“Yes” you say – “we’ve heard this one before”. Well, let me just stop you there. Consider for a moment the way in which we buy products. Phones, clothes, sports equipment – everything is being sold to us in increasingly faster cycles. No sooner have you bought something and the world has moved on ready to sell a new “better” version.
The same can be said for retail. What’s considered at the forefront of the retail experience has its day very quickly and brands are forced to adapt, evolve or start again from scratch – as soon as the capital expenditure is written off on the brand’s balance sheet. Do you ever wonder what happens to a store fit out or its displays and fixtures when it’s removed? You might not have and I’d bet most people would be right with you.
Well, thankfully a good proportion of it is recyclable. On a less positive note, there’s a heck of a lot that isn’t, and it contributes to a lot of landfill. It’s mostly down to two things – Firstly, poor construction makes a lot of retail fixtures and fittings unrecyclable. Secondly, and most tellingly, most retail units and fit-outs are simply not designed to be reused or recycled, it just isn’t part of the brief to begin with. Cost and speed of manufacture are of far greater consideration than the environmental impact at this point in time.
So let’s paint a more positive picture of the future. Imagine, as mad as this may seem, designing a store that could completely reintegrate itself into our world leaving no trace and no impact, with each material down to the last nut and bolt, finding a new purpose. A store that leaves no mark on the physical environment that it inhabits and that’s very existence (and eventual lack thereof) is considered with equal care to the brand that it is there to support.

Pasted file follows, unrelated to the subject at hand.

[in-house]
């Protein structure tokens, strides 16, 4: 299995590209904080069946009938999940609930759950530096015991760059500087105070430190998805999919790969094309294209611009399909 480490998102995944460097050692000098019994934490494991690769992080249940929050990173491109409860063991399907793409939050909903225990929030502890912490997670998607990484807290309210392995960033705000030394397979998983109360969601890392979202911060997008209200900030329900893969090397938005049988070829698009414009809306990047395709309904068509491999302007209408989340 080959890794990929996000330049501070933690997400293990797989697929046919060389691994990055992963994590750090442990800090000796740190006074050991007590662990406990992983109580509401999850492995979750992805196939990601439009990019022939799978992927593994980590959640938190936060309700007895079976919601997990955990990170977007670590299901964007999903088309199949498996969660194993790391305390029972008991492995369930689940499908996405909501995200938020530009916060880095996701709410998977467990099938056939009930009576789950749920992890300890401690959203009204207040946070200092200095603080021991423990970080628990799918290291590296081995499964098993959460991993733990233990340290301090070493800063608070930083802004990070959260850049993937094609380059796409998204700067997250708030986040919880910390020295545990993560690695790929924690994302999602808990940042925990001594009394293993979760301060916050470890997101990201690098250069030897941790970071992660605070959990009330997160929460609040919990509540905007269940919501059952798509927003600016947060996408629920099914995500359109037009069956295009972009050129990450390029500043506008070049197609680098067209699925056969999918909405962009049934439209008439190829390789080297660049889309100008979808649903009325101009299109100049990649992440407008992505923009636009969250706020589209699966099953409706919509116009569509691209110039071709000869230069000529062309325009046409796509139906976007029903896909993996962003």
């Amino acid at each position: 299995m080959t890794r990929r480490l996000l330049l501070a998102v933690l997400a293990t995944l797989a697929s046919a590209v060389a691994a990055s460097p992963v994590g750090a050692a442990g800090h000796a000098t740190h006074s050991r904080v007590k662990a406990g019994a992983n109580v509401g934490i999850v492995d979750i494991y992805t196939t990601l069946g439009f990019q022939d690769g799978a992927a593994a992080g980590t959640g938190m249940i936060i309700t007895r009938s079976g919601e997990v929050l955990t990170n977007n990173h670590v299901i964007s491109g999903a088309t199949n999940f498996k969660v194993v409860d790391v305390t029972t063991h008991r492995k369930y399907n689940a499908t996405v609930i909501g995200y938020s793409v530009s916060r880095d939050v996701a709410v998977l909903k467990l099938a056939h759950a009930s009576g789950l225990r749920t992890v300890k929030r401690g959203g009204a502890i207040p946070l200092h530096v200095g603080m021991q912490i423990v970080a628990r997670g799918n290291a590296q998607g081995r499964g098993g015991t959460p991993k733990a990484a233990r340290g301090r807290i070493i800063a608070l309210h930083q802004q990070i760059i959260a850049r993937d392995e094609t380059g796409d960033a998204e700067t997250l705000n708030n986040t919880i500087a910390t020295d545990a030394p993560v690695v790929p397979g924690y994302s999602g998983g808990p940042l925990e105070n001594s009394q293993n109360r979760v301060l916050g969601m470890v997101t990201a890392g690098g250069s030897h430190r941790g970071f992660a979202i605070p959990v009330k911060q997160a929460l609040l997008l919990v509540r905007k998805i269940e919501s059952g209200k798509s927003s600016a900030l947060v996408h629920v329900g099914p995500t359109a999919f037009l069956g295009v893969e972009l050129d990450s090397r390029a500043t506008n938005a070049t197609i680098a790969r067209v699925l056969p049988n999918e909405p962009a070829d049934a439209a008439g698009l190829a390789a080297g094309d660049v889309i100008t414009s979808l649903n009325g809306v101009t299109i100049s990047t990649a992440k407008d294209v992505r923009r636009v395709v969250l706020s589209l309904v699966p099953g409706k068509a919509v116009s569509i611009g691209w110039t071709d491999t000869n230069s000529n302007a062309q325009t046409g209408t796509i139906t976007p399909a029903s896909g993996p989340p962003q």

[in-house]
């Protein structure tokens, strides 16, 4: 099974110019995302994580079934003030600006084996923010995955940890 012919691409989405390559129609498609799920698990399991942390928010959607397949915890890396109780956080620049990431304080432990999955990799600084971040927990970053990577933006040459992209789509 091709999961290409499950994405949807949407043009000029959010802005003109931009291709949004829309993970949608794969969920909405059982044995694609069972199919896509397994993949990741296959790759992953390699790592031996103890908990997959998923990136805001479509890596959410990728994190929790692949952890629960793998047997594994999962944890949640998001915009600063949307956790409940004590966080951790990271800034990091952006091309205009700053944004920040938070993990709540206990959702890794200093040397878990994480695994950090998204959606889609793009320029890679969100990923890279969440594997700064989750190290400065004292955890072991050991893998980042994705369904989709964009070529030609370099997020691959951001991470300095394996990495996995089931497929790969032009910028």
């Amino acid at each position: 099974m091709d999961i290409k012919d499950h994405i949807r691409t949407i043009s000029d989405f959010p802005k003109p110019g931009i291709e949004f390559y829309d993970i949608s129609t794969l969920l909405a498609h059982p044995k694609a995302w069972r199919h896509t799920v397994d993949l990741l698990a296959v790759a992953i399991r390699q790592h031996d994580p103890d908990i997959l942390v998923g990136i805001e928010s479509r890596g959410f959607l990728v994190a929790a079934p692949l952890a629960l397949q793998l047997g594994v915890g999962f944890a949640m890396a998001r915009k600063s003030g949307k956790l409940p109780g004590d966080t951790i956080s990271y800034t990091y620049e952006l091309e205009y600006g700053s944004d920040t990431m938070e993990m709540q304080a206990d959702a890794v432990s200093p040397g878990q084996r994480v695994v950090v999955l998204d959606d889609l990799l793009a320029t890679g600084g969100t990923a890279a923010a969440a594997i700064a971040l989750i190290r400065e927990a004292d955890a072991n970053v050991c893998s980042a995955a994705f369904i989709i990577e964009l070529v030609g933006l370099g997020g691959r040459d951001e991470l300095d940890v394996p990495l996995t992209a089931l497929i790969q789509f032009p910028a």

Imagine if it went further than that. If landlords or property magnates were encouraged to think more sustainably about energy, social impact or local reinvestment. If the materials in the store were traceable back to ethical and fairly traded sources. If its carbon rating could be recorded and reported on down to the smallest level. If the sourcing of raw materials and manufacturing went from international shipping to local delivery. If the client thought like this and wanted to start their new project with a better future in mind.
Retail shouldn’t be allowed to carry on as it has been, ignoring its impact on the environment. Retail can have a really positive role to play in the world, and it should do so responsibly. If a store that disappears is too much of a pipe dream – well, how close could we get? And what other positive impacts could it draw? It wasn’t that long ago that “A computer on every desk and in every home” seemed like a mad idea.
If brands widen their focus on sustainability, traceability, and good ethical practice to include retail design and build as part of their strategy, then we can turn the conversation to – “how can we do all this at retail, responsibly?” and we can make a positive impact on the environment by rethinking an industry that often goes by unthought of.